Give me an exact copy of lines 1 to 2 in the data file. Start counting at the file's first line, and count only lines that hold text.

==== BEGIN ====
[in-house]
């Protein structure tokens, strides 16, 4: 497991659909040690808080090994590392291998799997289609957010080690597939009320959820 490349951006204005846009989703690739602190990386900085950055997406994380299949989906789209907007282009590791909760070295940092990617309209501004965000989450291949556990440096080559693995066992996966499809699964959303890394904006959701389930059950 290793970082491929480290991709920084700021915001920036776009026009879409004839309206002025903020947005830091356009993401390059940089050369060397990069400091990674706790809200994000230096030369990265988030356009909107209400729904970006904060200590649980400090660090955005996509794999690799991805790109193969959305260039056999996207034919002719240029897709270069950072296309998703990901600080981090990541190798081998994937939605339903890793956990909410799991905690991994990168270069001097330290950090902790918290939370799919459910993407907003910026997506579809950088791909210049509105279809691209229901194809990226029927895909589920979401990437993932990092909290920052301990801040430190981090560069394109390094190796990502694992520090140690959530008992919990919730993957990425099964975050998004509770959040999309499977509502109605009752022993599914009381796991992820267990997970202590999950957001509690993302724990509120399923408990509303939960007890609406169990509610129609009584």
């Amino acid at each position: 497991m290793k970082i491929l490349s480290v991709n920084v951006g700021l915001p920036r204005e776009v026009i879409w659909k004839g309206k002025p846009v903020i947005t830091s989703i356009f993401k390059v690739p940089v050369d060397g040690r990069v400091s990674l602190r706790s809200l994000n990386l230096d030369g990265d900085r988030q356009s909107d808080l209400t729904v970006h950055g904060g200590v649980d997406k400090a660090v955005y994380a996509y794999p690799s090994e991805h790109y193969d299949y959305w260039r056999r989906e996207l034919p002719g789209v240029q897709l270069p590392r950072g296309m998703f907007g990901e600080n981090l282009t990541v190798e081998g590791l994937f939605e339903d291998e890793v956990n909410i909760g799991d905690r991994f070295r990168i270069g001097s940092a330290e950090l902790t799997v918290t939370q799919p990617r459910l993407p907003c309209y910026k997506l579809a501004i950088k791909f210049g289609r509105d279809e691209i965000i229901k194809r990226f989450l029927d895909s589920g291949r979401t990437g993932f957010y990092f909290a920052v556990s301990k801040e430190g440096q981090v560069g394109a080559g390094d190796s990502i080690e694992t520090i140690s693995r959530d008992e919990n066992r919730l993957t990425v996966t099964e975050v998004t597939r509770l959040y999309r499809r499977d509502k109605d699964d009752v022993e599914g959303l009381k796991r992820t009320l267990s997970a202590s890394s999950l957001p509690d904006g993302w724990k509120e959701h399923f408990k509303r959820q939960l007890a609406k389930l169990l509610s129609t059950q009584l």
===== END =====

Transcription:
[in-house]
């Protein structure tokens, strides 16, 4: 497991659909040690808080090994590392291998799997289609957010080690597939009320959820 490349951006204005846009989703690739602190990386900085950055997406994380299949989906789209907007282009590791909760070295940092990617309209501004965000989450291949556990440096080559693995066992996966499809699964959303890394904006959701389930059950 290793970082491929480290991709920084700021915001920036776009026009879409004839309206002025903020947005830091356009993401390059940089050369060397990069400091990674706790809200994000230096030369990265988030356009909107209400729904970006904060200590649980400090660090955005996509794999690799991805790109193969959305260039056999996207034919002719240029897709270069950072296309998703990901600080981090990541190798081998994937939605339903890793956990909410799991905690991994990168270069001097330290950090902790918290939370799919459910993407907003910026997506579809950088791909210049509105279809691209229901194809990226029927895909589920979401990437993932990092909290920052301990801040430190981090560069394109390094190796990502694992520090140690959530008992919990919730993957990425099964975050998004509770959040999309499977509502109605009752022993599914009381796991992820267990997970202590999950957001509690993302724990509120399923408990509303939960007890609406169990509610129609009584």